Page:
Stanford-Rooted Companies have annual sales turnover more than India’s GDP: Almost 40,000 active for-profit companies trace their roots to Stanford University, and if they formed an independent country, it would be the world’s 10th largest economy, a study found. The companies’ combined annual sales of about $2.7 trillion have generated an estimated 5.4 million jobs since the 1930s, according to the study released last month by Charles Eesley, an assistant professor in management science and engineering, and William Miller, an emeritus professor of public and private management, at the college near Palo Alto, California. Read more here.
Android Veterans Tom Moss, Mike Chan Head To Accel As Entrepreneurs In Residence: Tom Moss and Mike Chan, who were early leaders and engineers on Google Android, are heading to Accel Partners as entrepreneurs in residence. Moss just left Google for the second time, after his enterprise mobility startup 3LM was acquired by Motorola (which was then acquired by Google). Moss originally ran carrier partnerships and business development for Android, just as the project began to take off. This was years before Android became the force that it is today in a dual platform world. Chan worked on Android as a senior software engineer for nearly five years. Read more here.
Is Retargeting Coming to Twitter?: Is retargeting, one of the hottest areas of online advertising, coming to Twitter? If recent moves by the social platform pan out, it just may be. Twitter is sucking up data all over the Web via its tweet button and other widgets. Right now, that data informs its “Who To Follow” feature only, a Twitter spokesperson said, but it could use it to inform ads, too, as it continues to develop its advertiser offerings. Access to this off-site data could prove extremely powerful for marketers and extremely lucrative for Twitter itself if and when it makes it available to them. Read more here.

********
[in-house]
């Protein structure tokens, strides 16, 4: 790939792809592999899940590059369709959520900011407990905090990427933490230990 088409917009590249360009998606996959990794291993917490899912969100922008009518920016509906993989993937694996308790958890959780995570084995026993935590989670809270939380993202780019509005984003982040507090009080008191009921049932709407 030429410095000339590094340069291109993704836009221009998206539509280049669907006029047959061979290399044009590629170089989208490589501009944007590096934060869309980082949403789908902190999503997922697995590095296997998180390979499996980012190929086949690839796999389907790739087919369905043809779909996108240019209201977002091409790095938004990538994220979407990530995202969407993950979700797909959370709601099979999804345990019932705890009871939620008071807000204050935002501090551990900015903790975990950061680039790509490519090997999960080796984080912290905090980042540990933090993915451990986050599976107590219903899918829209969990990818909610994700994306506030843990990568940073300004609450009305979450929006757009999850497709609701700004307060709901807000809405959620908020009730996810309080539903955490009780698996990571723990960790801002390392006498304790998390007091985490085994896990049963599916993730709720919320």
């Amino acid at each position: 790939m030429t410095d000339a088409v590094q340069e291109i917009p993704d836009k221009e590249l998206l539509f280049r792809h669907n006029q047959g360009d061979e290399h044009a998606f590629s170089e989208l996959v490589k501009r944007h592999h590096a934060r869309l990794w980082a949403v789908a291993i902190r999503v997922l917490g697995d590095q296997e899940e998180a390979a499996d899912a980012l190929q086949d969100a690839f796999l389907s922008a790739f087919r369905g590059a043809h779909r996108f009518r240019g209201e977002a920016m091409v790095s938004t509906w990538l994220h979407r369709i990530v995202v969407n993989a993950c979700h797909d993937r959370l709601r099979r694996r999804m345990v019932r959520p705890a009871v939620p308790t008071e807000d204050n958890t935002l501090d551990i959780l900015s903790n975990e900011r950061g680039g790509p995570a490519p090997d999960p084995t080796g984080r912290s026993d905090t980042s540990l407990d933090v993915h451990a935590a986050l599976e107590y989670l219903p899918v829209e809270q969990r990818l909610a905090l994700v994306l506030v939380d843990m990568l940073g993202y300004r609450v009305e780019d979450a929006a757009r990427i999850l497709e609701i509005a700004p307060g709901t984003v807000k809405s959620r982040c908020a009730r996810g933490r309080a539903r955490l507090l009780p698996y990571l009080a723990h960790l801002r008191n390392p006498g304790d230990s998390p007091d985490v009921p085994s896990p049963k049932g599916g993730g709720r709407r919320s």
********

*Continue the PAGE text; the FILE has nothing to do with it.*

Apple still perched high, but seems vulnerable: Apple, the world’s biggest and perhaps most admired company, seems to have lost some of its luster.Despite the hugely successful launch of the iPhone 5 and iPad mini tablet, shares in the California tech giant have slid some 20 per cent from all-time highs, and analysts are questioning whether Apple remains the leader in “innovation.” Read more here.